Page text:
What on earth did I watch? I really am genuinely confused. I hated every second of this movie, but I also loved every second of this movie. I walked out of the theater and had a mental breakdown because I was so distraught over what I saw. I laughed so hard throughout the whole thing, and even during the sequences that weren’t supposed to be funny. A little girl next to me asked her mother, “Why is he laughing so hard?”, which only made my laughter worse. It’s a Nickelodeon TV movie made for the big screen, with an attempt to have Deadpool levels of meta-commentary. Dora is basically a schizophrenic psychopath in this movie, but you absolutely adore her. Meanwhile, everyone else is just really, really, really annoying, especially Dora’s parents. The plot makes absolutely no sense. There is a drug trip sequence in this movie for some reason. There are references to the horrors of colonization that no kid or even most adults would know about, including a reference to U.S. fruit companies creating banana republics. They hire actual Inca descendants who speak Quechua. There are CGI abominations of both Boots and Swiper who both talk and are voiced by Danny Trejo and Benecio Del Toro, respectively. It’s so clear the writers didn’t care about this movie and the studio mandate, so they knowingly created something terrible and the studio profited. The industry is dead everyone. This is the end as we know it. Let’s all be prepared for the Dora Cinematic Universe. It has been a month since I’ve seen this, but I’m still distraught just thinking about this movie. I am purposefully not revealing much about this because honestly, everyone should see it. I’m giving this a 2/10, but honestly, it was a 10/10 experience, which is why I’m conflicted as to what score to give it.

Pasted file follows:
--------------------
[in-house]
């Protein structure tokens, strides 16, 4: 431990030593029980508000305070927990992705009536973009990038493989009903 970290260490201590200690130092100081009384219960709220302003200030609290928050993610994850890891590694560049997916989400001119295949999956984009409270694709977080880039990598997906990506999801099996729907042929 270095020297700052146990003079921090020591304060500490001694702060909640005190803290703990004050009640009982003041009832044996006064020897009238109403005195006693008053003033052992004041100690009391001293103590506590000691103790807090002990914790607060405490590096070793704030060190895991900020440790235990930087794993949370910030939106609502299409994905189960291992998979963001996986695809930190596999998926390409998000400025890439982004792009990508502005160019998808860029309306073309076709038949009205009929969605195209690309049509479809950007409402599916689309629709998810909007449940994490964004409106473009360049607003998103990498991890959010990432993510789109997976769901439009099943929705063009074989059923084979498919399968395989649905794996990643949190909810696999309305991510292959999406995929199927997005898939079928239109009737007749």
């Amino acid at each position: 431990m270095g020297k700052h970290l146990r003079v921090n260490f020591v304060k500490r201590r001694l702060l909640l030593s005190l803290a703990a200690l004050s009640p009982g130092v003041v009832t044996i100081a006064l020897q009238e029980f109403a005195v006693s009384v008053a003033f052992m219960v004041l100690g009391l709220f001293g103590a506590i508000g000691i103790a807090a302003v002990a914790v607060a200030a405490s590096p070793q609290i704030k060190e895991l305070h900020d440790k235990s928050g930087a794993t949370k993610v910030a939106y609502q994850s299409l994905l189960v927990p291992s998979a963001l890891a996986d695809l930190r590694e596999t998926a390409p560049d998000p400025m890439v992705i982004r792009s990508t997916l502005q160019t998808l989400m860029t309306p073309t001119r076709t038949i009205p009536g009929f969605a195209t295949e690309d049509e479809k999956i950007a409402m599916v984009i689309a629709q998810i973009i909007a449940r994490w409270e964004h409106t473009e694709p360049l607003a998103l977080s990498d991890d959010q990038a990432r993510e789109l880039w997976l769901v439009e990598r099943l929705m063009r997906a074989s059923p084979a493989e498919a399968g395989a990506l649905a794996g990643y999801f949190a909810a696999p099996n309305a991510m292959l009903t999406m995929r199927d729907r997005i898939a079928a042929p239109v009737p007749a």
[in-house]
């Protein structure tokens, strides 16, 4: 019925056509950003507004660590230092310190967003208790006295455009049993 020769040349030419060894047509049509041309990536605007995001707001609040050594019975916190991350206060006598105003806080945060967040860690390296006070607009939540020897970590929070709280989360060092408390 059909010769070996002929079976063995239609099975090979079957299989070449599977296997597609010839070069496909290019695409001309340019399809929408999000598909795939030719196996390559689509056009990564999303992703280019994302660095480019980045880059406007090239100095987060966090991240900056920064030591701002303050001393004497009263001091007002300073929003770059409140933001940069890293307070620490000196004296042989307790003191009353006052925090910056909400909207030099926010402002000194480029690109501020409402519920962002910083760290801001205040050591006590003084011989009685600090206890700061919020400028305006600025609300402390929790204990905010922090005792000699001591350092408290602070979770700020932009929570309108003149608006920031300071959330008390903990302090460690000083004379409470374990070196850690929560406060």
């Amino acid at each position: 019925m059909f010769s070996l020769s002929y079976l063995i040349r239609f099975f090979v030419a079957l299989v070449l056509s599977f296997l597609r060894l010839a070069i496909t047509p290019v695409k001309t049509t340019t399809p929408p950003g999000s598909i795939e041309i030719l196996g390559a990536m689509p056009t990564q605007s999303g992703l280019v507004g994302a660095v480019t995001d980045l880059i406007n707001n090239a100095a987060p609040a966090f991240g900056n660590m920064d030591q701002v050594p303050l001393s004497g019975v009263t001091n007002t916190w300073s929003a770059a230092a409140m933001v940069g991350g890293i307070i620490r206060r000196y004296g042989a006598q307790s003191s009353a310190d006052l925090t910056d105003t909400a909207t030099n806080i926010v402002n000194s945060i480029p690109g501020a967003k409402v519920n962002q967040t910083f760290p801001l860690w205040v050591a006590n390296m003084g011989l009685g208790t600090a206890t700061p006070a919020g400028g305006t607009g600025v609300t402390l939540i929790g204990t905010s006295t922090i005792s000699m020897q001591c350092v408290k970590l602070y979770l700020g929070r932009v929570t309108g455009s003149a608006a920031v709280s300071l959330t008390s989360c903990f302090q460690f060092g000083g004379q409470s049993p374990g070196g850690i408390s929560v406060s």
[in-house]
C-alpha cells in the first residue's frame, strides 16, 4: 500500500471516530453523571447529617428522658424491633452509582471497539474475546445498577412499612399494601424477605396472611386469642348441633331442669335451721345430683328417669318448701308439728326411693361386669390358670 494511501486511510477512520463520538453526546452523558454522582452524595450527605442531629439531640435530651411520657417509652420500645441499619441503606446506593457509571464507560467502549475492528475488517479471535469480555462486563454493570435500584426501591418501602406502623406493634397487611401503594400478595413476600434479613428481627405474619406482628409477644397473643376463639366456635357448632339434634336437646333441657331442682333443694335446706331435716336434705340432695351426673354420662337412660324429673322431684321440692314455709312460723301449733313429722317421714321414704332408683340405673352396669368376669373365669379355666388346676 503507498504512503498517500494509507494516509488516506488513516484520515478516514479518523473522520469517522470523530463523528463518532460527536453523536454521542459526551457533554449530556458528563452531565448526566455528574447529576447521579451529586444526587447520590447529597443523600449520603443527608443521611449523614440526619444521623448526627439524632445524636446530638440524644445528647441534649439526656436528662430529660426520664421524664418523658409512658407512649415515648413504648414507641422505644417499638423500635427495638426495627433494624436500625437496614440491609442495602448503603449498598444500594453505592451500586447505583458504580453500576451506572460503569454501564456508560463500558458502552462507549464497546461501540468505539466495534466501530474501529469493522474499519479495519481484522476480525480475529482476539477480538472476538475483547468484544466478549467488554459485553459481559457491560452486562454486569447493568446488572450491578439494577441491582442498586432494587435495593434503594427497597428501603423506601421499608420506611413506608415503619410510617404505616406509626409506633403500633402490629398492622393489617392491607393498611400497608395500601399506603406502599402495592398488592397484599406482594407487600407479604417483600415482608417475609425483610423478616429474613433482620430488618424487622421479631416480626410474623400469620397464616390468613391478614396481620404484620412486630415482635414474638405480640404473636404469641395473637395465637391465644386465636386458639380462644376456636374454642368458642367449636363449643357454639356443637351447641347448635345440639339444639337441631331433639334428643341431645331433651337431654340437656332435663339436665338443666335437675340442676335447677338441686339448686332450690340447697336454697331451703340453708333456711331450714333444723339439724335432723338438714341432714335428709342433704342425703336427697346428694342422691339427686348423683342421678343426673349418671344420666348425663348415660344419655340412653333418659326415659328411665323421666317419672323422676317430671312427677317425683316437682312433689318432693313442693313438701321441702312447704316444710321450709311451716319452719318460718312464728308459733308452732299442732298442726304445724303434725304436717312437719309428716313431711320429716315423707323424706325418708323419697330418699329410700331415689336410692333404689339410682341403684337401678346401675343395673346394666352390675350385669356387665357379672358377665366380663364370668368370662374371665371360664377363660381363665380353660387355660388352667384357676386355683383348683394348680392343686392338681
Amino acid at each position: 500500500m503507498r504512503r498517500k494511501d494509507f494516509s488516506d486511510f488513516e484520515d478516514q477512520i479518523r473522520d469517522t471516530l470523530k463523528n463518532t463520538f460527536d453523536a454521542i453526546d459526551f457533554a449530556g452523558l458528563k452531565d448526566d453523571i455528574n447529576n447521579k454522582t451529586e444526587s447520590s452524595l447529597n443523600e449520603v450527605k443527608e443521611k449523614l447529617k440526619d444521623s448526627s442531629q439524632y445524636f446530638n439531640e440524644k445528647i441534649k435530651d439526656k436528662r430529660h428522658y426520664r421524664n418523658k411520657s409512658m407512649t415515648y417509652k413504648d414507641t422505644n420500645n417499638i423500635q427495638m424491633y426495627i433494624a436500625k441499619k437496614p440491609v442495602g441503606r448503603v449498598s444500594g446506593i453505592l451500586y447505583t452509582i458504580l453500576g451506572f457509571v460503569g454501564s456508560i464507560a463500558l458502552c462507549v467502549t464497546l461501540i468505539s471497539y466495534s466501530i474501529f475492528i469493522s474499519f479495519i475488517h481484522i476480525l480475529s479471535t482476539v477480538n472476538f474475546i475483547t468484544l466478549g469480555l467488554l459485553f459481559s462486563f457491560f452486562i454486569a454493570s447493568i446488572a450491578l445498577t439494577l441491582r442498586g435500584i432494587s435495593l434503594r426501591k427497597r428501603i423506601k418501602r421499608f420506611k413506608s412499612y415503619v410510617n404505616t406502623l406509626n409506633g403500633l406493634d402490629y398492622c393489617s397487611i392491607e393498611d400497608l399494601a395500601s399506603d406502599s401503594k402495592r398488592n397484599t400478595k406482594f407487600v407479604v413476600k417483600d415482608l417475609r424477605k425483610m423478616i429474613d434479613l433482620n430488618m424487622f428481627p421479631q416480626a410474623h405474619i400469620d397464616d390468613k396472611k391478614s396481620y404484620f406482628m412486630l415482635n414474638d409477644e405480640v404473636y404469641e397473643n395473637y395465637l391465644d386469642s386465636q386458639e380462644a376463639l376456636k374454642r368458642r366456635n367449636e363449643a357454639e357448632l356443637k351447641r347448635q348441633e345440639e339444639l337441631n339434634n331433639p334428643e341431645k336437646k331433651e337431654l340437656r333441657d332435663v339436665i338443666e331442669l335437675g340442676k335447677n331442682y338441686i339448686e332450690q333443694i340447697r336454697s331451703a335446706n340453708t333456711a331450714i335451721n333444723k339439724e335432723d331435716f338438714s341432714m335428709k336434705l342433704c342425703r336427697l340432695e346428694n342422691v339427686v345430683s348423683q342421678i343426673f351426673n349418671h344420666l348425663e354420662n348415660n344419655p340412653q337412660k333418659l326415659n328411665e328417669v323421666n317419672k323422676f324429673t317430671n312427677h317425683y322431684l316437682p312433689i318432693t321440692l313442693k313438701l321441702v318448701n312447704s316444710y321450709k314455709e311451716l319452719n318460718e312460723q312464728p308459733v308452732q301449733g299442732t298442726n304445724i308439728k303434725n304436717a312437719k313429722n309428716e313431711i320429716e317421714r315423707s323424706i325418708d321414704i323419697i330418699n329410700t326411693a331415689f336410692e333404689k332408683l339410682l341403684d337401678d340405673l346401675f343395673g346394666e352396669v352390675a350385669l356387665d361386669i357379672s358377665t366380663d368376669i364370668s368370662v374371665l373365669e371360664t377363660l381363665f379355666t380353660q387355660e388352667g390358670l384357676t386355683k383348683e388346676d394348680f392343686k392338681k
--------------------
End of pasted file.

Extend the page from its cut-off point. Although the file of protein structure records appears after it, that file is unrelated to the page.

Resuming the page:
Midsommar (Unrated Director’s Cut)
In the realm of “what did I just watch?”, we have Ari Aster’s new film, Midsommar, which is the most disturbing film I’ve seen since Hereditary, Aster’s film from last year. This is also one of the best films of the year, and it’s an extremely weird, terrifying, gut-wrenching, darkly funny, and oddly inspiring experience. I hadn’t seen the theatrical cut, so I got to watch the unadulterated vision Aster had for this masterpiece. Frankly, there isn’t a single scene that can be cut for this. Everything is necessary to build the character arcs and relationships, as well as creating this eerie and strange world that the director brings these characters into. The sun soaked vistas of Sweden offset the disgusting rituals and the ugliness the characters exhibit towards each other as the film goes on. It’s an incredible story about overcoming grief and finding healing from those who genuinely care about you. The dissolution of the main characters' relationship is so beautifully and painfully realized that it’s odd the theatrical version cut out important scenes that depict that. As the film progressed, I only felt more and more perturbed by what I saw, and I slowly sat on the edge of my seat in awe. I wasn’t scared like I was by Hereditary, a film that almost made me vomit from how stressed it made me. Instead, I was just deeply unsettled to my core, feeling a weird mix of emotions by the end, and having it all just rattle around in my head for a few days. I’m sure the theatrical version of this film is very good, but the only real way to watch this is with the director’s cut of the film. This isn’t for the faint of heart, but if you like strange art films or disturbing psychological experiences, watch this film as soon as possible. I’m giving this one (an actual) 10/10.